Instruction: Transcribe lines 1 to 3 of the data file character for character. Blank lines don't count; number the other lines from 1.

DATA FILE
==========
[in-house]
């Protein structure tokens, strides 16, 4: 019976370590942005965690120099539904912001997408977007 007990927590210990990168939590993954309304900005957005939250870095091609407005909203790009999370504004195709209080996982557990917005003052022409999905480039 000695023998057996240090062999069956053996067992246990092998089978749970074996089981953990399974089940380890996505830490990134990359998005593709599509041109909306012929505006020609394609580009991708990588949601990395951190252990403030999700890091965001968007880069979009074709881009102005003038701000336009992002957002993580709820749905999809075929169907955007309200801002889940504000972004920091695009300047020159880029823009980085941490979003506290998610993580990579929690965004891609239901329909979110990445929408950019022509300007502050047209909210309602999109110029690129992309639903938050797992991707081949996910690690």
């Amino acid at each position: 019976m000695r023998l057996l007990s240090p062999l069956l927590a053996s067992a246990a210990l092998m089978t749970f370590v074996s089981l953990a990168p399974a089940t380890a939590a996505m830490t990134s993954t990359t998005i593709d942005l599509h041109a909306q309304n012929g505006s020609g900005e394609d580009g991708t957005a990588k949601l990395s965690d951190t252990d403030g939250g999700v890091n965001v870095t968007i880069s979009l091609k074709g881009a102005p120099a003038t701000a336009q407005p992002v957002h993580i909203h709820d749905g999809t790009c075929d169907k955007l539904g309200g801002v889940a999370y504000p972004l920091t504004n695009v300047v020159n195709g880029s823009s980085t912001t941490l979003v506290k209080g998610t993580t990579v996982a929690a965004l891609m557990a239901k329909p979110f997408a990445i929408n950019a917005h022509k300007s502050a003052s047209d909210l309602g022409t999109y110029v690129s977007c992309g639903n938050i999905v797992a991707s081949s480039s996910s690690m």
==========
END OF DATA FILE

[in-house]
């Protein structure tokens, strides 16, 4: 019976370590942005965690120099539904912001997408977007 007990927590210990990168939590993954309304900005957005939250870095091609407005909203790009999370504004195709209080996982557990917005003052022409999905480039 000695023998057996240090062999069956053996067992246990092998089978749970074996089981953990399974089940380890996505830490990134990359998005593709599509041109909306012929505006020609394609580009991708990588949601990395951190252990403030999700890091965001968007880069979009074709881009102005003038701000336009992002957002993580709820749905999809075929169907955007309200801002889940504000972004920091695009300047020159880029823009980085941490979003506290998610993580990579929690965004891609239901329909979110990445929408950019022509300007502050047209909210309602999109110029690129992309639903938050797992991707081949996910690690």
């Amino acid at each position: 019976m000695r023998l057996l007990s240090p062999l069956l927590a053996s067992a246990a210990l092998m089978t749970f370590v074996s089981l953990a990168p399974a089940t380890a939590a996505m830490t990134s993954t990359t998005i593709d942005l599509h041109a909306q309304n012929g505006s020609g900005e394609d580009g991708t957005a990588k949601l990395s965690d951190t252990d403030g939250g999700v890091n965001v870095t968007i880069s979009l091609k074709g881009a102005p120099a003038t701000a336009q407005p992002v957002h993580i909203h709820d749905g999809t790009c075929d169907k955007l539904g309200g801002v889940a999370y504000p972004l920091t504004n695009v300047v020159n195709g880029s823009s980085t912001t941490l979003v506290k209080g998610t993580t990579v996982a929690a965004l891609m557990a239901k329909p979110f997408a990445i929408n950019a917005h022509k300007s502050a003052s047209d909210l309602g022409t999109y110029v690129s977007c992309g639903n938050i999905v797992a991707s081949s480039s996910s690690m």